A COMPANY OF MOUNTED MEN ENJOY A LIVELY TIME WITH A
HERD OF DEER IN WAR TIMES
By S. C. Turnbo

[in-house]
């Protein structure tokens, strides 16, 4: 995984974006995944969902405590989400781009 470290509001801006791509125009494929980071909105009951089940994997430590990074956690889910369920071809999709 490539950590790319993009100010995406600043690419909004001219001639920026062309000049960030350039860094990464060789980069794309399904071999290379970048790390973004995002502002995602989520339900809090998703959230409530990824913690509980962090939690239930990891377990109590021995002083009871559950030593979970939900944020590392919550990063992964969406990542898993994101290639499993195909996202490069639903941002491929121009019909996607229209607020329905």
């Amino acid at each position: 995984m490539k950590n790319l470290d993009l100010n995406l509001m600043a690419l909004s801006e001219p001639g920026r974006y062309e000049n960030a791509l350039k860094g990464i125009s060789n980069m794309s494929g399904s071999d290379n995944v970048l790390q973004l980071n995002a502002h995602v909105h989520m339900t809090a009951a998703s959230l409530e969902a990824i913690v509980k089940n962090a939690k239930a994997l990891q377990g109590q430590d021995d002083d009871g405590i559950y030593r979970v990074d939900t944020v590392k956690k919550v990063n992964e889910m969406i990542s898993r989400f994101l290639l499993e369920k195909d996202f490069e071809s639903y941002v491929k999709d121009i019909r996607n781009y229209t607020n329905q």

Meeting something in war times was not so monotonous to the soldiers. Mr. Steve Friend, son of Peter Friend, informed me that one day during the latter part of the war between the states while he was serving in Capt. William Piland’s company of union men they met a herd of 40 deer on the right hand prong of Big Creek. This was in 1864. We were riding along in 200 yards of the deer when we first noticed them and the men were so elated at the sight of them that for the time they forgot they were soldiers and their minds reverted back to the time when peace reigned among the inhabitants of the Ozarks and they had tramped the woods in search of game. The Capt. told the men not to shoot at the deer for things were too equally and ammunition was too scarce to waste it in shooting at game. But the men disobeyed him. The entire company cheered the deer and more than 60 men broke ranks and shot at the deer without bringing down a single one. As the fast fleeing animals were getting away the officers did all they could to prevent the boys pursuing them. But their efforts were all in vain, for the majority of the men spurred their horses and urged them by other means forward in following the deer a few hundred yards and yelling like Indian warriors. The frightened deer retreated as fast as their legs could carry them. When the deer passed from view the soldiers returned and took their respective places in ranks and marched on laughing and talking about their sport with the herd of deer."

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